Next year will be the bicentenary of the death of Jane Austen and there are one or two events which have caught my eye. In January The British Library will be putting on an exhibition of her teenage writings and opinions on her books from friends and family. It's a wonderful opportunity to see her exquisite handwriting. 2017 will also be the bicentenary of Persuasion and if I was in North Carolina I would love to go to this. I was also interested in the news this week that the attractive Rice portrait, said to be of Jane Austen, went on display to members of the Cambridge Jane Austen Society. I must either join a Jane Austen society or start one in my area!
I've just read Rachel Cusk’s Transit which is the second volume of a trilogy which began with Outline in which a writer travels to Athens to teach a creative writing course following a relationship break-down. Beyond the fact that she is a wife and mother and her name is Faye we are told little about the narrator and Transit is relayed in the same spare style:
In that time I studied the cafe’s interior. With its bookshelves and aubergine-painted walls and antique furniture, it gave an impression of age and character while being, in fact, both generic and new.The writer has now moved back to London with her sons and she begins the process of renovating a London house but has to contend with a deeply unpleasant couple who live in the basement of the property. Episodes in her daily life - some sad, some funny - are relayed in a deadpan style. She participates in a literary festival where the guest writers get soaked running to the tent in the rain and later gets propositioned by the Chair. A visit to the hairdresser where the brilliantly lit opulent interior of the salon contrasts with the dark winter’s day outside and the heavy traffic on the streets rattle the hair products on the glass shelves. Conversing with her Albanian builder, meeting a friend for coffee who seems to thrive on chaos and is actually exhilarated when the sprinkler system accidentally comes on in her apartment and soaks all her belongings. In the final chapter, amidst a nightmare dinner party, we get some insights and reflections on the ending of the narrator’s own marriage.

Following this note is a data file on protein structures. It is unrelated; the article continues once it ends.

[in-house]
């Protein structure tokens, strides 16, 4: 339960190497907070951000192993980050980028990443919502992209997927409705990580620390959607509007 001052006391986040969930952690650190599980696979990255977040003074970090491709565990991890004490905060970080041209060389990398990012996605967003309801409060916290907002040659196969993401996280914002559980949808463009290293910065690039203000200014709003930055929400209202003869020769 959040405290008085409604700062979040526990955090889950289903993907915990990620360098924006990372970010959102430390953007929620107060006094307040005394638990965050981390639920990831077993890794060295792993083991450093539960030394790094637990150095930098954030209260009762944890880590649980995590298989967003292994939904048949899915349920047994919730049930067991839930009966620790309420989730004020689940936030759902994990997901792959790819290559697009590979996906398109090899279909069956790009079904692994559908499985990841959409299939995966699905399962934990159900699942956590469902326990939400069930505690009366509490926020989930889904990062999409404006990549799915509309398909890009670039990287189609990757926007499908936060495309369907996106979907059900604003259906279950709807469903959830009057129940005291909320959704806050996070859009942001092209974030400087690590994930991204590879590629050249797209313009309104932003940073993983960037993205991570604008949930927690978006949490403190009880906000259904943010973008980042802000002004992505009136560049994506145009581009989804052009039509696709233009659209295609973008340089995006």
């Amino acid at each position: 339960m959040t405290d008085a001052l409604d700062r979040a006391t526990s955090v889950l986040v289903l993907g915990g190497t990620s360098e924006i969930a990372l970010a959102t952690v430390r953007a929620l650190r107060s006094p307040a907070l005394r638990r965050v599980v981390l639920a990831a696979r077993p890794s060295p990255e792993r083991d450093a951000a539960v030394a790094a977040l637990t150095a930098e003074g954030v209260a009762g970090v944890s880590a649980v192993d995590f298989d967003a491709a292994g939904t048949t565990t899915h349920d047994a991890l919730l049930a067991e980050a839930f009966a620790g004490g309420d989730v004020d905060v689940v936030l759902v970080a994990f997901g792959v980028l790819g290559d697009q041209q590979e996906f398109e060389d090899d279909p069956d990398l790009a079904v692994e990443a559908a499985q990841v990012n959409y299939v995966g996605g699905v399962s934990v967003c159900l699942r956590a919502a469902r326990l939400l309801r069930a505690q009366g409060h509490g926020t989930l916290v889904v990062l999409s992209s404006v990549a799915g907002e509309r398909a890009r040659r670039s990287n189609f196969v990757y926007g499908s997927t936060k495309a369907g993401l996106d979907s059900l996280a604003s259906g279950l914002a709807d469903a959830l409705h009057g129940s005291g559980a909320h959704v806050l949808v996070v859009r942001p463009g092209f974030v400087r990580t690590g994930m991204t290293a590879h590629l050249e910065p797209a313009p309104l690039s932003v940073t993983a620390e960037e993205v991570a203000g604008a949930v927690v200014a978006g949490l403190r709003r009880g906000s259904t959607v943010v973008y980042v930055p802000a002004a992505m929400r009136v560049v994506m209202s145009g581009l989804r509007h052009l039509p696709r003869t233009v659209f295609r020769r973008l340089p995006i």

I would recommend this beautifully written novel and I look forward to the third volume. To escape the seasonal commercialism I think I will re-read Emma. What are your reading plans?